Improvements in Bioimpedance SpectroscopyData Analysis : Artefact Correction, ColeParameters, and Body Fluid Estimation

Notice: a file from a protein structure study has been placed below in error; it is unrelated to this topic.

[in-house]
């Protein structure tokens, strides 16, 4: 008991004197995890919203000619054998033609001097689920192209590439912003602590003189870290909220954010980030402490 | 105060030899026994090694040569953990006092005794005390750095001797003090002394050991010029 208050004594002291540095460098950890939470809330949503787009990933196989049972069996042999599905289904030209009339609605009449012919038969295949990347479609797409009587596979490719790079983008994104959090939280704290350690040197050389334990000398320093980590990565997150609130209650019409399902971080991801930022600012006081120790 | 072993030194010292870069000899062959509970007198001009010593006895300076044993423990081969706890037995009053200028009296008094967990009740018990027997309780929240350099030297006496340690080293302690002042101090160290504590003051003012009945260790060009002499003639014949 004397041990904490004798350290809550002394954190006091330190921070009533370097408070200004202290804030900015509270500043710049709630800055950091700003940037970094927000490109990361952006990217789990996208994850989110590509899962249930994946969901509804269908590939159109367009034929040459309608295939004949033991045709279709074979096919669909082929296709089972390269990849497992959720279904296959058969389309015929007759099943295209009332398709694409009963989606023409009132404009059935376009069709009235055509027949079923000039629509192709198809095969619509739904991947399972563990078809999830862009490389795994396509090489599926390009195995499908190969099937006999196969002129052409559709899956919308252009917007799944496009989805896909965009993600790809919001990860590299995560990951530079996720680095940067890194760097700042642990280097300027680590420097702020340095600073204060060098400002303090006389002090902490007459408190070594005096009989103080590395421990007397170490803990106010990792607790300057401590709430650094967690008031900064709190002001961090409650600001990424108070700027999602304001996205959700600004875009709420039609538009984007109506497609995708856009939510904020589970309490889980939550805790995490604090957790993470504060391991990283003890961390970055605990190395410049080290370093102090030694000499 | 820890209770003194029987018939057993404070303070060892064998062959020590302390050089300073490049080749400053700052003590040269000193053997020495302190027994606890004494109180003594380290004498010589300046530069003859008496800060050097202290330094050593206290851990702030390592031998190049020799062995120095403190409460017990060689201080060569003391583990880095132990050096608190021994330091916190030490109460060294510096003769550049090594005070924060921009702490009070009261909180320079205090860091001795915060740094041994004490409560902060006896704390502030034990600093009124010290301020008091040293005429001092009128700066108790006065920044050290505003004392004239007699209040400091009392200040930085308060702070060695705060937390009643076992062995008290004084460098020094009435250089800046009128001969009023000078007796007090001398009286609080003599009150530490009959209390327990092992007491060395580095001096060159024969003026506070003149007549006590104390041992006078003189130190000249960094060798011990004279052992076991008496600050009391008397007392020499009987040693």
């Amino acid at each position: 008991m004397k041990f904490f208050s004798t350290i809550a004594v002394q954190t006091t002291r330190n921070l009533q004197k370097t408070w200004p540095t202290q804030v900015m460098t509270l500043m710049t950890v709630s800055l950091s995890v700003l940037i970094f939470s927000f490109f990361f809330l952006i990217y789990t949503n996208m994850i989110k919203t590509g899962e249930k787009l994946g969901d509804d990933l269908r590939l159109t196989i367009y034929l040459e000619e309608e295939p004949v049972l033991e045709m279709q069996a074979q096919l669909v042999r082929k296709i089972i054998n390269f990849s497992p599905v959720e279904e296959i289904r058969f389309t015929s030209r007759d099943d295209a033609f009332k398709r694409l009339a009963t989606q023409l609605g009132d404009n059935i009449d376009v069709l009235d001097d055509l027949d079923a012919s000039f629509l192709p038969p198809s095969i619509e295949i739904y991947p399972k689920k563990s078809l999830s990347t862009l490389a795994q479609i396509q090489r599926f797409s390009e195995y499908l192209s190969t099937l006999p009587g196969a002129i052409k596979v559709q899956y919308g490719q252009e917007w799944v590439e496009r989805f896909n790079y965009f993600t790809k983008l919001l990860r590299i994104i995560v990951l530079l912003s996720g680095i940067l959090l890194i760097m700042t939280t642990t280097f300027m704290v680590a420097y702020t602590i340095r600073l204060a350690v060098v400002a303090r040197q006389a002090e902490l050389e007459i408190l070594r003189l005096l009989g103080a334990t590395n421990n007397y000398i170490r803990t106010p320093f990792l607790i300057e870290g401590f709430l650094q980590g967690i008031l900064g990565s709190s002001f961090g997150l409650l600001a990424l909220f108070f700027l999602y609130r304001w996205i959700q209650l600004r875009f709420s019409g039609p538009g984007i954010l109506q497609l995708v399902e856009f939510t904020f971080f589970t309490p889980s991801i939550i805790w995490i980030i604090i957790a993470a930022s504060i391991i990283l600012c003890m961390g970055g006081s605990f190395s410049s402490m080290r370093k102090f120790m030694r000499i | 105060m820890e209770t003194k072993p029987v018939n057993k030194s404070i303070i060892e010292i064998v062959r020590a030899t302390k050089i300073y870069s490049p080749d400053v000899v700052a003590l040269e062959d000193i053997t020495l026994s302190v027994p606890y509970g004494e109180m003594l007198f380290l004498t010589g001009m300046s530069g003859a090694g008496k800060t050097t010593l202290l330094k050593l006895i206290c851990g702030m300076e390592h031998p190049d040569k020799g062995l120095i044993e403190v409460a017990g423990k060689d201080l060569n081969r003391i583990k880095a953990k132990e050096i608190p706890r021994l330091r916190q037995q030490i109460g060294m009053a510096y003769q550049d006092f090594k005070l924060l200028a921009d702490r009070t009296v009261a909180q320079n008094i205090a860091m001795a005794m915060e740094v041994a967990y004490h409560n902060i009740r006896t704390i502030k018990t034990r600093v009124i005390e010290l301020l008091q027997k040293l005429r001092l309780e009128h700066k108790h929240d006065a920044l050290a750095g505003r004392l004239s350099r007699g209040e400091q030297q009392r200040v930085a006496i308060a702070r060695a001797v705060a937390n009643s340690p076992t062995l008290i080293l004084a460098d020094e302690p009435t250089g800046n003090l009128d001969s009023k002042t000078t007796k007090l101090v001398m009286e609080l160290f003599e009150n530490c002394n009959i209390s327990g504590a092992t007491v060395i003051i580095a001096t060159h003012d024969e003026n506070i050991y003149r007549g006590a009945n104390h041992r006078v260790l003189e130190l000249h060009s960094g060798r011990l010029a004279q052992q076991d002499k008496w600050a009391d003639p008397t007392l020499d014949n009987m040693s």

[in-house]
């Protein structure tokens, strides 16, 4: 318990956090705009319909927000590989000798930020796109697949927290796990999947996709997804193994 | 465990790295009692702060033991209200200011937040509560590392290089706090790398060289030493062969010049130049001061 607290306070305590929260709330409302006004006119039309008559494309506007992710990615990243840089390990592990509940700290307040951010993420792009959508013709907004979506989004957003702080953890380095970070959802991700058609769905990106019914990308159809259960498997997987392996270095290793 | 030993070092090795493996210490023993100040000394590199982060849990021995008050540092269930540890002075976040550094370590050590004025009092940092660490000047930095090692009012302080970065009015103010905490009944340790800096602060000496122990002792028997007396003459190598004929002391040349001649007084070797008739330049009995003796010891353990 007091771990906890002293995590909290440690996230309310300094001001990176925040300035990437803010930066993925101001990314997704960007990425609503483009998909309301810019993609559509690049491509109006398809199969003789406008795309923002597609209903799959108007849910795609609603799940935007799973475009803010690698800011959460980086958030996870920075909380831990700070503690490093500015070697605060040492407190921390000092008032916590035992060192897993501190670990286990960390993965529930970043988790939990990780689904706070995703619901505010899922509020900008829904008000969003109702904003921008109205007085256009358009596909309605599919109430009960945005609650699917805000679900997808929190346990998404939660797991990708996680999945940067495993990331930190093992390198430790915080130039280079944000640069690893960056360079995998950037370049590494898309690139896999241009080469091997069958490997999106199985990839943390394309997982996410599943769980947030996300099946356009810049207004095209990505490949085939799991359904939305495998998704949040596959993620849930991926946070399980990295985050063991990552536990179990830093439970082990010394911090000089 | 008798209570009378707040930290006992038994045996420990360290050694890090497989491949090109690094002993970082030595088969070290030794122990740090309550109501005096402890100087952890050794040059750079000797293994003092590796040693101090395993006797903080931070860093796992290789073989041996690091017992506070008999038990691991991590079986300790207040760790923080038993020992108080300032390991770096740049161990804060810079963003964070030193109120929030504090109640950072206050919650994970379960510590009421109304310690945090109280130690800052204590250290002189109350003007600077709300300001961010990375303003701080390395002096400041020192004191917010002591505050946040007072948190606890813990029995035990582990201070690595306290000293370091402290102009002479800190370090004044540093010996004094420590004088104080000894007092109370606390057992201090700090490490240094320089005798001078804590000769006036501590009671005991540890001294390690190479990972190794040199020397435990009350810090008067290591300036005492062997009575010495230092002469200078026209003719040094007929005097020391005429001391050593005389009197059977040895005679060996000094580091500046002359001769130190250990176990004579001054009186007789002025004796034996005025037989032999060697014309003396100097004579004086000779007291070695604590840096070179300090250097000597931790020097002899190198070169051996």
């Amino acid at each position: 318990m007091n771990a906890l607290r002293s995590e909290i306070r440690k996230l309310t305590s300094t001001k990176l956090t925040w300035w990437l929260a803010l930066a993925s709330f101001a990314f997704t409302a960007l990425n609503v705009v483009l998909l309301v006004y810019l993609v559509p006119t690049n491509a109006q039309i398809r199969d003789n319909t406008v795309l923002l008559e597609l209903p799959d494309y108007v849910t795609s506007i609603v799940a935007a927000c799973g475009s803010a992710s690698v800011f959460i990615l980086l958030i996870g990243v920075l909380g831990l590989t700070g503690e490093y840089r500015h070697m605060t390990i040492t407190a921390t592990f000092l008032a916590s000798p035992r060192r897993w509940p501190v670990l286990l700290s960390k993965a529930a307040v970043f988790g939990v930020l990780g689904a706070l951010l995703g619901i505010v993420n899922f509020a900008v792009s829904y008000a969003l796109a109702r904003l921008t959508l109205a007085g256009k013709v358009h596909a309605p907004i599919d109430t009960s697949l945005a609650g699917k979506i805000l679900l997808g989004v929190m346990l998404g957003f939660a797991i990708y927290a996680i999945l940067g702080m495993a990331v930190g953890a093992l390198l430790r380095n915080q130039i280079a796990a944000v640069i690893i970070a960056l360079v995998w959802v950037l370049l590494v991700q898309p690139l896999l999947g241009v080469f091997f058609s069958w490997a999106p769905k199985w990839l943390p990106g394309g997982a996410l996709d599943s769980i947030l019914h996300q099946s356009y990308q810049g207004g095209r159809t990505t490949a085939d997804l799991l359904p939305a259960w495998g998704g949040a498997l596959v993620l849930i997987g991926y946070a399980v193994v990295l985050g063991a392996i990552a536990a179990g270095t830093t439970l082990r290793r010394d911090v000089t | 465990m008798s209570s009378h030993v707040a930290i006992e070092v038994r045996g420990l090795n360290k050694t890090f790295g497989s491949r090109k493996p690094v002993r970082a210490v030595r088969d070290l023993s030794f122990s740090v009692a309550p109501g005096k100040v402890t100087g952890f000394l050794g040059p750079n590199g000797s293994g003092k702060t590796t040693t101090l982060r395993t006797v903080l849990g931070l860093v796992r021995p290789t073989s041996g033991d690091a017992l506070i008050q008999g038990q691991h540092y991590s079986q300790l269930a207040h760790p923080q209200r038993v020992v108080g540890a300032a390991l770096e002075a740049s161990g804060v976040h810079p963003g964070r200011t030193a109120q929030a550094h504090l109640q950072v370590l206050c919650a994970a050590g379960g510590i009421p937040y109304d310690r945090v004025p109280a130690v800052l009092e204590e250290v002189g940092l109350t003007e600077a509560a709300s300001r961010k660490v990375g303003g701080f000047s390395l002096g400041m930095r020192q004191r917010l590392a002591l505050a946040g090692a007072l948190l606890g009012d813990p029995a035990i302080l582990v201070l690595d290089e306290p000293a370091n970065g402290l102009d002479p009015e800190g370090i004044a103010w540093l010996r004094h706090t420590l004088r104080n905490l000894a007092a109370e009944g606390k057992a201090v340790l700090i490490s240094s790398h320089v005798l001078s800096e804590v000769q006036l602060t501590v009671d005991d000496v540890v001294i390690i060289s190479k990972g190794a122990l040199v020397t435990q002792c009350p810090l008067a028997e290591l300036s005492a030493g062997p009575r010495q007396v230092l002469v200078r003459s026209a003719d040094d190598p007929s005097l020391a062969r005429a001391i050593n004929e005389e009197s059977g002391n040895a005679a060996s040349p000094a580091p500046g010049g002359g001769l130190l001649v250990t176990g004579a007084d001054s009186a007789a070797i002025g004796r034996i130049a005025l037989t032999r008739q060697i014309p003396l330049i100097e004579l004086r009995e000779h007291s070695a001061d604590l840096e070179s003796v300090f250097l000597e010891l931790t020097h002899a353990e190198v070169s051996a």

Abstract: The estimation of body fluids is a useful and common practice in the status assessment of diseasemechanisms and treatments. Electrical bioimpedance spectroscopy (EBIS) methods are non-invasive,inexpensive, and efficient alternatives for the estimation of body fluids. However, these methods areindirect, and their robustness and validity are unclear.Regarding the recording of measurements, a controversy developed regarding a spectrum deviationin the impedance plane, which is caused by capacitive leakage. This deviation is frequentlycompensated for by the extended Cole model, which lacks a theoretical basis; however, there is nomethod published to estimate the parameters. In this thesis, a simplified model to correct thedeviation was proposed and tested. The model consists of an equivalent capacitance in parallel withthe load.Subsequently, two other measurement artefacts were considered. Both artefacts were frequentlydisregarded with regard to total body and segmental EBIS measurements as their influence isinsignificant with suitable skin-electrode contact. However, this case is not always valid, particularlyfrom a textile-enabled measurement system perspective. In the estimation of body fluids, EBIS dataare fitted to a model to obtain resistances at low and high frequencies. These resistances can berelated to body fluid volumes. In order to minimise the influence of all three artefacts on theestimation of body fluids and improve the robustness and suitability of the model fitting the differentdomains of immittance were used and tested. The conductance in a reduced frequency spectrum wasproposed as the most robust domain against the artefacts considered.The robustness and accuracy of the method did not increase, even though resistances at low and highfrequencies can be robustly estimated against measurement artefacts. Thus, there is likely error in therelation between the resistances and volumes. Based on a theoretical analysis, state of the artmethods were reviewed and their limitations were identified. New methods were also proposed. Allmethods were tested using a clinical database of patients involved in growth hormone replacementtherapy. The results indicated EBIS are accurate methods to estimate body fluids, however they haverobustness limits. It is hypothesized that those limits in extra-cellular fluid are primarily due toanisotropy, in total body fluid they are primarily due to the uncertainty ρi, and errors in intra-cellularfluid are primarily due to the addition of errors in extracellular and total body fluid. Currently, theseerrors cannot be prevented or minimised. Thus, the limitations for robustness must be predicted priorto applying EBIS to estimate body fluids.
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